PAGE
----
Ginn, known for residential golf developments in Florida – including one around a former EPA Supefund-site lake – gained overwhelming approval from Minturn voters in 2008 to build a private ski and golf community with 1,700 homes, two 18-hole golf courses, two gondolas and 10 chairlifts on acreage pieced together from old mining claims from the glory days of the late 1800s and early 1900s. At one point the property is just a mile from Vail’s famed Back Bowls.

Denver lawyers Michael Page and Jim Aronstein, with partial funding from what is now Vail Resorts, accumulated the largest tract of private land in the upper Vail Valley, and Vail only walked away from the deal because of blowback after the eco-terrorism arson fires of 1998. Aronstein used his windfall from Ginn to start the private Cimarron ski area in the San Juans.

Ginn, meanwhile, went bankrupt in the global recession of 2009, derailing his grand plans for the mining claims near Vail. Some of the homes Ginn was proposing then would have been built on old tailings piles largely covered over by previous Eagle Mine owner Viacom in the 1990s during the early days of that area’s Superfund listing.

‘It still feels like progress is slow’

Meanwhile, the Bonita Peak Mining District Superfund site above Silverton is just getting started on its EPA journey after the tiny town of 630 hardy souls tucked into the southwest Colorado mountains found themselves in the national spotlight in 2015.

Most in Silverton and surrounding San Juan County will tell you they never want to become the next Vail, nor will the preponderance of federal land surrounding the town allow it, but they have skiing and bustling summer tourism, and as recently as 2011 were concerned about the stigma of Superfund listing for the dozens of leaky mines above town.

Now that’s the least of their concerns. The area’s been listed by the EPA, named a top-21 priority by Pruitt, and the process of cleaning up 35 historically discharging mines in three separate creek drainages feeding into the Animas has begun in earnest.

San Juan County Administrator William Tookey told Colorado Politics that not much has changed from when the Superfund process kicked off in 2016 under former President Barack Obama — a champion of aggressive environmental policies — and is now being administered by the Trump administration.

“They’re still so into investigation and putting together their plan, but things are operating just like they were before the new administration. The only change is, at least on paper, is that we’ve been identified as one of the top 21 sites. We have no idea what that means, other than we’re on the top of the list,” Tookey said.

He added that the listing hasn’t impacted development or tourism.

“It hasn’t, in large part because there just hasn’t been a lot [of development] occurring, but our tourism has been good — we’re not seeing any impact there,” Tookey said. “This summer we’re going to be tested a little bit just because they’ve got a lot of (mining) sludge they’ve got to move from one location to another. We’re going to have a bunch of heavy truck traffic on county roads and we’re trying to get that resolved so it isn’t a safety issue and a dust issue.”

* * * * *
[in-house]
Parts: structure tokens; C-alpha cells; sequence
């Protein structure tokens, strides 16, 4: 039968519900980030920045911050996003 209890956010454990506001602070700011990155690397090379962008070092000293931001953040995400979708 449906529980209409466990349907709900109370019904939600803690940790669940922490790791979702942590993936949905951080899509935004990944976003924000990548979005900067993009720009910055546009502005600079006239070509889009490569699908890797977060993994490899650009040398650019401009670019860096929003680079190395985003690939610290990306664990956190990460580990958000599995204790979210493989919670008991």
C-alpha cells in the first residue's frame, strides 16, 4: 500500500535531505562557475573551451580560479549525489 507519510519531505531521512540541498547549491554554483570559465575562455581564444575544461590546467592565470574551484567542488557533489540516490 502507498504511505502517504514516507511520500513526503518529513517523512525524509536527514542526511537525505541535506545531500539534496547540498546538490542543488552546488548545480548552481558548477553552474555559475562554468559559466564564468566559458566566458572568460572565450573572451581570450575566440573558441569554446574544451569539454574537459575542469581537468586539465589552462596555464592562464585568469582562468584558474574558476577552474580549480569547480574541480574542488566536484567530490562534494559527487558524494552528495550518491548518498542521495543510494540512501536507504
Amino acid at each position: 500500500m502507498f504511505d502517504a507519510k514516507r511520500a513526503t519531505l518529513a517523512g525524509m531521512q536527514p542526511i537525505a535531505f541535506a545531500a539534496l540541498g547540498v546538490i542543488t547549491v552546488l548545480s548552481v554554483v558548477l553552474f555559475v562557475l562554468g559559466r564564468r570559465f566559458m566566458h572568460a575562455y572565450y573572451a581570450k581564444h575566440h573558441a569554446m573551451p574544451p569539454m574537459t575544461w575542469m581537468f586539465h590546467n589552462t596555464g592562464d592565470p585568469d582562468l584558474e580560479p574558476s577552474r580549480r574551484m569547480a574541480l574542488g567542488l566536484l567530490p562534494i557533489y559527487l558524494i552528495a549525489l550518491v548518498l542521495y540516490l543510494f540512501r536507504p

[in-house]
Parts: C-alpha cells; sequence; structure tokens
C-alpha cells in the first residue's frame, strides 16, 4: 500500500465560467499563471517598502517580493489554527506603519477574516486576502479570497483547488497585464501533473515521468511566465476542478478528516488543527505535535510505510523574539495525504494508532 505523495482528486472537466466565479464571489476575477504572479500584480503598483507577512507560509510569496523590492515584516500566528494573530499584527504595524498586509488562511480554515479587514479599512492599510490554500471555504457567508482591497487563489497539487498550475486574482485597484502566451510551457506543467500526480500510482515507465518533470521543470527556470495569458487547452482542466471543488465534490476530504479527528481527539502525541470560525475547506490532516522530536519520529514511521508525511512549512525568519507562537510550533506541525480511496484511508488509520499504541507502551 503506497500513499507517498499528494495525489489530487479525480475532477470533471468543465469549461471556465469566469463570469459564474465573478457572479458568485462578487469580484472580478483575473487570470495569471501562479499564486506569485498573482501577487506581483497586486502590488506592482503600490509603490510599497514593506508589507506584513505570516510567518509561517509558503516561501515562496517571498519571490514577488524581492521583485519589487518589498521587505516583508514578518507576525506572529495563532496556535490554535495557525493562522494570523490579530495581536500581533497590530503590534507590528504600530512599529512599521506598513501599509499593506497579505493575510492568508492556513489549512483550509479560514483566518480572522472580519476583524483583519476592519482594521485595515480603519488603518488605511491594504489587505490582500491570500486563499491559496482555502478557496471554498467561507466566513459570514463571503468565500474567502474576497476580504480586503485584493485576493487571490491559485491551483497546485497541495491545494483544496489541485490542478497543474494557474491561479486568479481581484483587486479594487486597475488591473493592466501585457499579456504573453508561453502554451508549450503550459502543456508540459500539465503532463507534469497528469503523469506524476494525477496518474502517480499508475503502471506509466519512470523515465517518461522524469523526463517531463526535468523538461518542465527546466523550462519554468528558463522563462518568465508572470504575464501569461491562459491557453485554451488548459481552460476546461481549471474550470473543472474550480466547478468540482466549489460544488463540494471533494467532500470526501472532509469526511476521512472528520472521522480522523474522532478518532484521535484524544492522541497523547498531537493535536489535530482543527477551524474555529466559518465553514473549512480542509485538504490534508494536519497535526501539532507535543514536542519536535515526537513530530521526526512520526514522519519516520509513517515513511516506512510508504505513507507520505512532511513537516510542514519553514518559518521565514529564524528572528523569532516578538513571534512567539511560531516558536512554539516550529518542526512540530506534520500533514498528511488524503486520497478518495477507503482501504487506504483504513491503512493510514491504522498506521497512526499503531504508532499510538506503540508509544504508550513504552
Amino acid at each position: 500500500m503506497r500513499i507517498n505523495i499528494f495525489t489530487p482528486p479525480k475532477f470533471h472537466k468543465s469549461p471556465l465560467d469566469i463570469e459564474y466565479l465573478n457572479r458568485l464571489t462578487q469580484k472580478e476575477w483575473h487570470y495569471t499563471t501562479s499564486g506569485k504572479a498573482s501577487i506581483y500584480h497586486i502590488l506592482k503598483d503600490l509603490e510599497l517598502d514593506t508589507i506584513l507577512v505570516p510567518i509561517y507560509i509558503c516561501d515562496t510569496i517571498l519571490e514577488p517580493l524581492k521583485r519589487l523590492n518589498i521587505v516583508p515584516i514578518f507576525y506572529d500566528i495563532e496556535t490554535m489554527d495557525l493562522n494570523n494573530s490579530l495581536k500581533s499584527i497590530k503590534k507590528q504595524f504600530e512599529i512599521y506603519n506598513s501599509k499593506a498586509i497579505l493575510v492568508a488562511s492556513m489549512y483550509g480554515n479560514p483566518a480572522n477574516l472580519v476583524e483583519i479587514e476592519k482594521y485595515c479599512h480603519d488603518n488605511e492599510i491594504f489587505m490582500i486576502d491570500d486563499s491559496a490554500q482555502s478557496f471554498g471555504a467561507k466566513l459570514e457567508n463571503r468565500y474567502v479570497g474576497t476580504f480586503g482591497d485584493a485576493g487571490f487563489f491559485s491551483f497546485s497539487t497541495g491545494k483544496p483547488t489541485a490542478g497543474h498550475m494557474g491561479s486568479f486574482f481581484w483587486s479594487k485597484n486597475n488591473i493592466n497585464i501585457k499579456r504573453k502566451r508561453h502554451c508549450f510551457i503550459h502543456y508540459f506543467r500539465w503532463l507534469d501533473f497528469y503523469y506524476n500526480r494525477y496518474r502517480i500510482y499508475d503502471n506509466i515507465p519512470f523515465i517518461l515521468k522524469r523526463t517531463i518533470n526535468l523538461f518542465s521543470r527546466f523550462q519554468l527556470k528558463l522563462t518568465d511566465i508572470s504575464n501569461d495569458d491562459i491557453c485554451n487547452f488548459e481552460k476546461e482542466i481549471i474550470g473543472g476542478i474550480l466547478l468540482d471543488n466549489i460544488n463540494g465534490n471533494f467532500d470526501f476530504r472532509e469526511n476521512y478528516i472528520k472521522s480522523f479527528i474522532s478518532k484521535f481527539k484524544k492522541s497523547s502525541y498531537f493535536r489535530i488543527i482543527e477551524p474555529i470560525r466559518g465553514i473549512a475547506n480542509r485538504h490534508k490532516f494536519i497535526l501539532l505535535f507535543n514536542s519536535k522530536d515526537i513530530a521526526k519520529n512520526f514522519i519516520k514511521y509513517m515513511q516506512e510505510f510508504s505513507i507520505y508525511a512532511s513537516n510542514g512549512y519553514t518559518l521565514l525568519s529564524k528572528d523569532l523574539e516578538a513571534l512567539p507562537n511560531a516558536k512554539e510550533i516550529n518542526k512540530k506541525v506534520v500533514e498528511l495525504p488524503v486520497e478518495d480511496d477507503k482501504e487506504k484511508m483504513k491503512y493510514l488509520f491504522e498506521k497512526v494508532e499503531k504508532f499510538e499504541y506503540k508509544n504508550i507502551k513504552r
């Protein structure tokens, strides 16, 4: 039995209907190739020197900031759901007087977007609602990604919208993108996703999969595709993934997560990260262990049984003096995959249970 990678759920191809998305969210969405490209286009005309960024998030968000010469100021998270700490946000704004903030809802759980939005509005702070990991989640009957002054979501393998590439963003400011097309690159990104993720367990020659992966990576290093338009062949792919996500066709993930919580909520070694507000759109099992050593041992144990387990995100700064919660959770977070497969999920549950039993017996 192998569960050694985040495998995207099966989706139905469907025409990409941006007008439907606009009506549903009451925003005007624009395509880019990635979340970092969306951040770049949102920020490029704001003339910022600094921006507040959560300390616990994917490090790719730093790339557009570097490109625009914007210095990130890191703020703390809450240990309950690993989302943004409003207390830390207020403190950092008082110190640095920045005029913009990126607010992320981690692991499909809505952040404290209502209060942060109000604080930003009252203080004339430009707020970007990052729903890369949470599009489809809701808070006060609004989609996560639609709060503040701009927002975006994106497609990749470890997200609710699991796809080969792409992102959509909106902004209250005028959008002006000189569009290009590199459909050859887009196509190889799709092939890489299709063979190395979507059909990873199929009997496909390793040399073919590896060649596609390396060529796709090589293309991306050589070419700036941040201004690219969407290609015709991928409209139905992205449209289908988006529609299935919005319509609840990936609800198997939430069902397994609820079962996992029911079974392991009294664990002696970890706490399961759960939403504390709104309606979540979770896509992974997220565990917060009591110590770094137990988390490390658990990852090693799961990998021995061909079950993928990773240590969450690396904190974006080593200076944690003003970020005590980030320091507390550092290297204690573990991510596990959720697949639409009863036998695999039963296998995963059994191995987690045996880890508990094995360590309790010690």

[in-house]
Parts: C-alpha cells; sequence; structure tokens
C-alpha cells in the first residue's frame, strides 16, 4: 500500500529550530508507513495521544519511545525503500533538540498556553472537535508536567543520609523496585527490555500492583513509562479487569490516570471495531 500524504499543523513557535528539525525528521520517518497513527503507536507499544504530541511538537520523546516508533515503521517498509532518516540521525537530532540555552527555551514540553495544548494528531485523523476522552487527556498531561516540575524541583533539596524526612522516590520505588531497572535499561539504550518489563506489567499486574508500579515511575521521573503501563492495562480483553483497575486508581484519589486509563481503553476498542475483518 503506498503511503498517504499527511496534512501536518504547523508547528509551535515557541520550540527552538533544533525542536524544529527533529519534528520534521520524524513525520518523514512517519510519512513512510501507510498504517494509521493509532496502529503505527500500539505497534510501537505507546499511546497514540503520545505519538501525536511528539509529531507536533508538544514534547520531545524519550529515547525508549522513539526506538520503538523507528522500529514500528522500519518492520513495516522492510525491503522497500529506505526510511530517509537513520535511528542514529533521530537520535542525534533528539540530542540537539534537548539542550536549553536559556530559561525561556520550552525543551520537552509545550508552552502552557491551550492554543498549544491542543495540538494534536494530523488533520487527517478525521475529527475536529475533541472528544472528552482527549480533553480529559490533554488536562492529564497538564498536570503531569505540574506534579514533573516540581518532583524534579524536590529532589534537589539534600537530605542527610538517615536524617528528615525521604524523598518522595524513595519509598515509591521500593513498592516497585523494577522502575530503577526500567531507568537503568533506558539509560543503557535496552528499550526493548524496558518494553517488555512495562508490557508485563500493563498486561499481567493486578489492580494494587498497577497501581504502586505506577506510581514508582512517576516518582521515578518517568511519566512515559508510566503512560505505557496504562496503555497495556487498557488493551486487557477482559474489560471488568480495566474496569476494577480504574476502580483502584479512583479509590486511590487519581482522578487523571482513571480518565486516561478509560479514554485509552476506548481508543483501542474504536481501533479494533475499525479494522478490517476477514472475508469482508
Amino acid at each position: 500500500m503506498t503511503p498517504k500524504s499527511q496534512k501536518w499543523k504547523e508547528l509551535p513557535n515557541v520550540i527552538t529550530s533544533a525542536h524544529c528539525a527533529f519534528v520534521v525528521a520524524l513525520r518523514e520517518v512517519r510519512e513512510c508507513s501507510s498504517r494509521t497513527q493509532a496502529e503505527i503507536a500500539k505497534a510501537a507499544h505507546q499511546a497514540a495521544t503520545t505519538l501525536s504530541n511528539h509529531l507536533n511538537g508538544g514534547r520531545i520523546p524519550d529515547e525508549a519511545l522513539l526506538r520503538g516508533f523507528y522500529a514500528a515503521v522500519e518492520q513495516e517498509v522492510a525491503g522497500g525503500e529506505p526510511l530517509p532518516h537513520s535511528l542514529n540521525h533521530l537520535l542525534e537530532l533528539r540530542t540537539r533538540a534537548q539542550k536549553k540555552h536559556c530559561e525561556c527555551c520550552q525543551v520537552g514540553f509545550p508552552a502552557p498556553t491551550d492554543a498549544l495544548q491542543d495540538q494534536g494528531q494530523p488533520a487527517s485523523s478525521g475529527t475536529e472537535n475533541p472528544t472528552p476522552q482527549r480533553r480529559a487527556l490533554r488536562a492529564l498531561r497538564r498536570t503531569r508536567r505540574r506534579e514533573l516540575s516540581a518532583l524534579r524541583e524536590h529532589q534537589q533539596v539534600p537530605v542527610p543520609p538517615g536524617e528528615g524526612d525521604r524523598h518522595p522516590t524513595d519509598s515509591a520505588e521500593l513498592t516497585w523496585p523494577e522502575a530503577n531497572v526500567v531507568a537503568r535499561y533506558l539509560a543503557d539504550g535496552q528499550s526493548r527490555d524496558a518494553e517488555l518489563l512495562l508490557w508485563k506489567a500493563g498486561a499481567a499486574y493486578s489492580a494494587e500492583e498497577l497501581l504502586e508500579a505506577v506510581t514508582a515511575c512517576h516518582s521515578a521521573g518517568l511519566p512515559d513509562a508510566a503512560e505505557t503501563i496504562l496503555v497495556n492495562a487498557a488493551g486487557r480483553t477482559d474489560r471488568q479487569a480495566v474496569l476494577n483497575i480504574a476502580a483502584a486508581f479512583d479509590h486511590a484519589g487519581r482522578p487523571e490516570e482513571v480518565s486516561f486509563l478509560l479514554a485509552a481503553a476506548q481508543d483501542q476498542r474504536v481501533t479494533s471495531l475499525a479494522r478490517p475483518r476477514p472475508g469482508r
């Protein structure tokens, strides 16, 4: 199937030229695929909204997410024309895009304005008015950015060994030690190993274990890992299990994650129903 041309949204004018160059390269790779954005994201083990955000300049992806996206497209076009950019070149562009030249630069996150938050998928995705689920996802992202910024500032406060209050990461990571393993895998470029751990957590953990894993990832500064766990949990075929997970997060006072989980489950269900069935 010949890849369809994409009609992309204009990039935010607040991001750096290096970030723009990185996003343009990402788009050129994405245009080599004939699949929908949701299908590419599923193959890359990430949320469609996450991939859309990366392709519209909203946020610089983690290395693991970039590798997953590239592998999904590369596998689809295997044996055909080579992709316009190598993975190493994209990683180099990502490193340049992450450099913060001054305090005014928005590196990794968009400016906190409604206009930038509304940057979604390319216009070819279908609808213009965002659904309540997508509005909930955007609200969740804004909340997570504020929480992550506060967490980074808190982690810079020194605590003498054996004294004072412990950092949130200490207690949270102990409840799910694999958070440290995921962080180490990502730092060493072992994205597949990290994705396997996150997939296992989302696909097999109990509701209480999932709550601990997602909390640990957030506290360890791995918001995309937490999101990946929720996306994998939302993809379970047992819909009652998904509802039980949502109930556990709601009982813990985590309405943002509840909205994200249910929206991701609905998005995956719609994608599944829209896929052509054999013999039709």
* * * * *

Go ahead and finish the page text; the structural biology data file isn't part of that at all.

Tookey added that the county has been reimbursed for “virtually all of our costs that we incurred during the Gold King incident itself.” His concern now is that the funds keep flowing.

State officials like Attorney General Cynthia Coffman, who was highly critical of the EPA under the Obama administration, would like to see more urgency under fellow Republicans Trump and Pruitt.

“I was there when Scott Pruitt visited last year,” Coffman told Colorado Politics. “It was right around the second anniversary [of the Gold King release], and Pruitt talked about how things were going to be handled differently in this administration. It still feels like progress is slow to me. Obviously, I’d like to see things moving along.”

Christina Progress, EPA project manager for the Bonita Peak Superfund site, told Colorado Politics that a March order compelling Sunnyside Gold Corp. to help pay for the investigation of underground water flows in the area will increase the agency’s knowledge and actually speed up cleanup. She added the new administration definitely has an increased focus on Superfund sites.

“From a big-picture perspective, we’re happy that Superfund has been a priority for this administration and hopefully will continue to be,” Progress said. “We’re thrilled about that, and the amount of funding that comes with that is appropriate.”

‘Shoot first, aim later’

Near Vail, EPA Eagle Mine Project Manager Jamie Miller started working on the site near Minturn in 2015 under the Obama administration. She said things have picked up in recent years.

“I think that we have definitely kind of accelerated the process in the last year, especially with getting the Record of Decision for Operable Unit 3 [a water treatment facility] signed,” Miller said. “That was a heavy lift and a large amount of work, and so getting that done I think really was kind of the kickoff for us to be able to really implement the remedy.”